Doctor reports ten dead from latest air strike in north Ethiopia war

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An Ethiopian government jet bombed the capital of northern Tigray region on Thursday, with one doctor reporting ten deaths in the latest casualties of a year-long war.

Prime Minister Abiy Ahmed’s federal forces have hit Mekelle from the skies at least eight times in the last two weeks, residents say, in a fight against local Tigrayan forces that has killed thousands and uprooted more than 2 million people.

Foreign powers are pressing for mediation and the United States is threatening sanctions to stem a conflict reverberating across the already volatile and impoverished Horn of Africa.

Ethiopia’s government said Thursday’s air strike hit and destroyed the other part of Mesfin Industrial Engineering PLC, a factory complex bombed last week where it said the Tigray People’s Liberation Front (TPLF) stored military equipment.

But TPLF spokesperson Getachew Reda said the strike hit the Kebele 5 residential neighbourhood, killing three people, inuring several others and destroying three houses.

Hayelom Kebede, a doctor at Mekelle’s Ayder Referral Hospital, told Reuters that so far ten people have died as a result of the strike and 21 were injured. He predicted the death toll would rise because medical care is severely constrained.

Another doctor told Reuters he saw six people pulled out of rubble in Kebele 5 but he could not tell if they were alive or dead.

Bloodstained rubble

Tigrayan TV showed pictures of Red Cross workers near collapsed brick structures with corrugated iron rooves. Blankets and kettles lay among bloodstained wreckage. At one point, gloved volunteers hastily covered a body part with a sheet.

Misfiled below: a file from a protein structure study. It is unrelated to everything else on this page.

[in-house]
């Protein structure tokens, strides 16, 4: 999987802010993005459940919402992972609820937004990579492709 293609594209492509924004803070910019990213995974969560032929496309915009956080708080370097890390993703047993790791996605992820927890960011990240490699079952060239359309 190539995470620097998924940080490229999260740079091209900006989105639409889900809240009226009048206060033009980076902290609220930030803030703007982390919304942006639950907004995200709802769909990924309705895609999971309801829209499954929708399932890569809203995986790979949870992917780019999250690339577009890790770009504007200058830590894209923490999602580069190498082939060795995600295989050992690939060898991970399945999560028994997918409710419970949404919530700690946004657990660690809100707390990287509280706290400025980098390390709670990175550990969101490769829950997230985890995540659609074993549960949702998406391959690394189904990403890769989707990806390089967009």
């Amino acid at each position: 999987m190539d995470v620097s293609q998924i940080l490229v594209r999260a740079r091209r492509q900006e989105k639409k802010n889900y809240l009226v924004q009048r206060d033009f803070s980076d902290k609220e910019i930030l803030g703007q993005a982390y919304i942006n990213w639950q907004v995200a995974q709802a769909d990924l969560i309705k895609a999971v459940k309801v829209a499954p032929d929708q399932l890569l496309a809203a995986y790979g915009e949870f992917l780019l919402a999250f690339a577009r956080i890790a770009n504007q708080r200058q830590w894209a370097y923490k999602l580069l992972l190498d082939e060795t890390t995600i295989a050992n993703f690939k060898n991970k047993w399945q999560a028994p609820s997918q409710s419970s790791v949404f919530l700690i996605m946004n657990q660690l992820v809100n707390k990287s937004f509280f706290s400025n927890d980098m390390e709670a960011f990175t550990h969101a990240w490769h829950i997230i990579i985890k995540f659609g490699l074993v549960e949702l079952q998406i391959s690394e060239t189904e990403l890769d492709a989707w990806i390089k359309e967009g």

A resident of the city who visited the site said he saw a five-year-old transported alive from the rubble to hospital.

Asked about reported civilian deaths, government spokesperson Legesse Tulu replied in a text message: “There is not any intended and deliberate harm on civilians and their properties. The air strike successfully hit its target.”

With communications mainly down in Tigray, it was impossible to independently verify events.

The TPLF, which says it is fighting discrimination by central government, was forced out of Mekelle at the end of last year, accused of rebellion and attacking an army base.

But its soldiers swept back from the surrounding mountains and now control most of Tigray and parts of two neighbouring regions – Afar and Amhara – where fighting has also intensified.



The government says it is targeting sites where the TPLF is training, storing equipment, or otherwise using facilities for its war effort.